Support Arrearages, ordered that 

          child support amounts assessed against Mr.
Valdez shall be $400 through July 31, 1984.  From August 1, 1984 to
the present, absent no other court orders in evidence, the amount
of child support assessed shall be $250 per month. . . . This court
and CSED are bound by the United States Constitution to give full
faith and credit to judgments and orders of other states. 

Id.  Both parties appealed.
          On appeal this court identified the issue in Valdez as
the "effect which a new support order entered by a responding state
court has on a support order previously entered by the initiating
state."  Id. at 148.  We held that section 30 of URESA and
section 31 of the Revised Uniform Reciprocal Enforcement of Support
Act (RURESA) mean that  "[a] responding court may order the payment
of an amount differing from an earlier order entered by the
initiating state.  However, such an order modifies, nullifies, or
supersedes an earlier order only when the responding court so
specifies.  Otherwise, the original order of support remains fully
enforceable."  Id. at 149.  We stated that "an interpretation that
gives deference to the original, unmodified order of support
correlates with the intent of URESA to aid in the enforcement of
support obligations when parents travel to new jurisdictions."  Id.
at 150.
          CSED argues that "[i]f, under Valdez an order issued by
a Washington tribunal has no affect on an Alaska support order,
then certainly the manner in which the Washington agency calculated
and enforced Mr. Delaney's debt under an Alaskan order can have no
effect."  We agree.  Pursuant to Valdez, OSE's calculation (which
did not include interest) has no effect on the original Alaska
support order, which included interest.
          Washington's OSE assisted CSED by collecting some support
payments from Donald [Fn. 6] and by sending him a Notice to Resume
Child Support Payments (Notice).  The Notice calculated Donald's
support arrears as totaling $16,787.13.  Since we held in Valdez
that a court order that did not specify that it was modifying,
nullifying, or superseding the original support order could not
affect the original order to pay support, OSE's Notice can have no
effect on Alaska's support order, which states that interest will
be charged on any support payments more than ten days overdue.  See
Valdez, 941 P.2d at 149.
          The Notice sent by OSE was not a court order, nor did it
specify that it modified, nullified, or superseded Alaska's support
order.  The notice stated:
          On or about 02/01/93 the Office of Support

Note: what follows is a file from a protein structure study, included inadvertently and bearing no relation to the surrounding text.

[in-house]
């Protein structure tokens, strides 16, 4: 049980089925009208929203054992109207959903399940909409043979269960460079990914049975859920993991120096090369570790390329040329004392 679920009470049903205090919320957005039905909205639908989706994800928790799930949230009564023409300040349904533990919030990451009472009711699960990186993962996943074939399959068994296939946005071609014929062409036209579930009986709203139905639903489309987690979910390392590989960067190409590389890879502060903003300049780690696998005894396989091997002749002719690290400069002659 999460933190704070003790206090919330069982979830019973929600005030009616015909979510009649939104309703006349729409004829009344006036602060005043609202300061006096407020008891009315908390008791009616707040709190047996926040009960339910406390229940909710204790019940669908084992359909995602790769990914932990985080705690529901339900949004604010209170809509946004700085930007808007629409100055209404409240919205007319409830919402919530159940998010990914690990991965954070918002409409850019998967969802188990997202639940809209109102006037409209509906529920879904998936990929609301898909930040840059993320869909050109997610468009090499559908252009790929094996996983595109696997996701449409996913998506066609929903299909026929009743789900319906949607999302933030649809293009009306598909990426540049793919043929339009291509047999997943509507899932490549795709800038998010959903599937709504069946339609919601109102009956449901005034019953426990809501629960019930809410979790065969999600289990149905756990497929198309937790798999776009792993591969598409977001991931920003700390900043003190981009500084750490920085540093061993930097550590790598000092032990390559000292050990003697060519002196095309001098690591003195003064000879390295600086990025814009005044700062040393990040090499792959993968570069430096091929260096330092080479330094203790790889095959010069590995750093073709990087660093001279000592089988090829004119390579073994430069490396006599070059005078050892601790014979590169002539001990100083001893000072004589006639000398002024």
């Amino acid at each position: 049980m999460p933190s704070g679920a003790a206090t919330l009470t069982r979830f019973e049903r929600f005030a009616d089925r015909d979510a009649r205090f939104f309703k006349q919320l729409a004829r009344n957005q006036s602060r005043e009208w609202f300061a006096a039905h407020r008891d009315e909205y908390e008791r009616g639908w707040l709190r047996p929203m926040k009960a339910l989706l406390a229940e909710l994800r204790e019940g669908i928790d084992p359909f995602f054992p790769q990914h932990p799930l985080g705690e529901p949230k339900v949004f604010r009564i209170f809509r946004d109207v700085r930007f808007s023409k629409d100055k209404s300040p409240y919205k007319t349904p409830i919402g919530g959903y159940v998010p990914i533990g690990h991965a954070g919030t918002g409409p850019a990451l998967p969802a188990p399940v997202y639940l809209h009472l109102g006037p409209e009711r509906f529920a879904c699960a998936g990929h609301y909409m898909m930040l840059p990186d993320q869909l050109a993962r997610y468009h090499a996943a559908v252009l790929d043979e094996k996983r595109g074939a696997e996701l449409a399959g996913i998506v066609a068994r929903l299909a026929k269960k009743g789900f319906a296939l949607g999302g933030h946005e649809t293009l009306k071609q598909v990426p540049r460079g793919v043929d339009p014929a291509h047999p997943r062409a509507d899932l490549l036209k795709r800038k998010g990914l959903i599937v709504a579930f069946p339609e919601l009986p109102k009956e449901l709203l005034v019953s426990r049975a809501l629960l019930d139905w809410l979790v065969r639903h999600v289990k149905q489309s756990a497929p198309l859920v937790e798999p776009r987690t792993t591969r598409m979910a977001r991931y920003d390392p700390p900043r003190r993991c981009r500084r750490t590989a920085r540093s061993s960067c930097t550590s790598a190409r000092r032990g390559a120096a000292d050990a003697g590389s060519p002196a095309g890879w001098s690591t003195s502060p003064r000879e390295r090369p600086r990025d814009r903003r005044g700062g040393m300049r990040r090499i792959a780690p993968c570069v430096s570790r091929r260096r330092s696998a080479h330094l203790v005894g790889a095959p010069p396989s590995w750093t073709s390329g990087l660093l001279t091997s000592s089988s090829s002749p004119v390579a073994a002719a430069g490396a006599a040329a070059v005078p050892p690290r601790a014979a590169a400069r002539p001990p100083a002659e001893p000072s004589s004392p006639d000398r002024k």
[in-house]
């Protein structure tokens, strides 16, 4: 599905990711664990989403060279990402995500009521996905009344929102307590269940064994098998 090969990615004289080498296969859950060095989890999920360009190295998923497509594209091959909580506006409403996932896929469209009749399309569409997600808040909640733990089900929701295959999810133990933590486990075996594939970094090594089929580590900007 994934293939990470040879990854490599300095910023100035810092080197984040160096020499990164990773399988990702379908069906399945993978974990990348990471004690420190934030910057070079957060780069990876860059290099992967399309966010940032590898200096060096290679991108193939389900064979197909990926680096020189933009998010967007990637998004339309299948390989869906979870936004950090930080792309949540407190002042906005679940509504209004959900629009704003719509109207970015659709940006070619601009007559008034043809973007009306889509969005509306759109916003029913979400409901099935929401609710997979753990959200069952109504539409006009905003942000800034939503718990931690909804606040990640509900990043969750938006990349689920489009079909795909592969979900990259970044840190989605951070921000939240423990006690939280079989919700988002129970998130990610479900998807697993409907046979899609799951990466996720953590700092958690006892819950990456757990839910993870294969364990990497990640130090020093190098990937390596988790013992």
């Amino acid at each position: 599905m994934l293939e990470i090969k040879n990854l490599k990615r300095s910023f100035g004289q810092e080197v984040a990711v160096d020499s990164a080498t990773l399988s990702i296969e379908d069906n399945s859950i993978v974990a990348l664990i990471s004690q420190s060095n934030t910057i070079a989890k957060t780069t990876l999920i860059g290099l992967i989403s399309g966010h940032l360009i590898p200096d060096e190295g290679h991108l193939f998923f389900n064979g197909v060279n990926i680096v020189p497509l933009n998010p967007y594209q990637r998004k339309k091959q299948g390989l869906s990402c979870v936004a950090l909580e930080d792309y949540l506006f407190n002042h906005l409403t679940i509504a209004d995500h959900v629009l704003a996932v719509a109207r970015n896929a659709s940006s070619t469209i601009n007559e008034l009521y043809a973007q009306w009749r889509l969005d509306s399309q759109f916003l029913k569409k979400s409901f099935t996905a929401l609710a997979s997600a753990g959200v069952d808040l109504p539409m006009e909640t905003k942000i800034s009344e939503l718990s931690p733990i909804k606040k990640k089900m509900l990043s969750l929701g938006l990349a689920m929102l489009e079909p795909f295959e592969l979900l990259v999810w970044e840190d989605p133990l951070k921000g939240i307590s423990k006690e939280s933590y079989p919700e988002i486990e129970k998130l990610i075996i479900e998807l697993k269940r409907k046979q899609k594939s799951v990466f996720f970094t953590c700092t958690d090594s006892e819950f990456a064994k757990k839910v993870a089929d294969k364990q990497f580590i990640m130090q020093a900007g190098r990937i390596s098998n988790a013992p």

Enforcement (OSE) stopped enforcing the current support requirement
of your child support order.  The child support order covered the
following children: Donald B. Delaney. 

          OSE is now enforcing your child support order
for the children listed above. 

          . . . . 

          You must pay a past-due child support debt of
$16787.13 . . . .

          While OSE's Notice stated that it was no longer enforcing
the original support order, it did not specifically state that the
Notice (fixing the amount owed at $16,787.13) was meant to modify,
supersede, or nullify the amount or terms of the original support
order.  Rather, the Notice was informing Donald that OSE would not
be attempting to collect the individual child support payments, as
required under the support order, but rather would be seeking to
collect the total amount of child support payment that was in
arrears, i.e., $16,787.13.  The Notice did not state that OSE was
choosing to not enforce Alaska's mandatory policy of charging
interest on past due child support payments.  Furthermore, the
Notice stated: "Your child support obligation continues as long as
your child support order remains in effect.  The source for your
support obligation is: . . . A state or tribal court order entered
on 11/02/90."  More important than OSE's failure to specifically
mention that it was modifying the support order by choosing to not
charge interest is the fact that the Notice was merely a letter
from a Washington agency, not a court order as in Valdez.  We
conclude that OSE's Notice was insufficient to eliminate the
provision of the original support order requiring Donald to pay
          Former AS 25.25.060 might have made Washington law
applicable with respect to Donald's duty to pay interest on late
support payments, had the original child support order been
modified.   But the Alaska decree was not modified and it plainly
calls for interest on unpaid arrearages.  It follows that whether
under Washington law interest is due on unpaid arrearages is
irrelevant.  Furthermore, even if Washington law was applicable to
the case at hand, the provision in Alaska's order requiring payment
of interest on support payments is compatible with existing
Washington law.
          We conclude that under URESA CSED may collect $6,497.18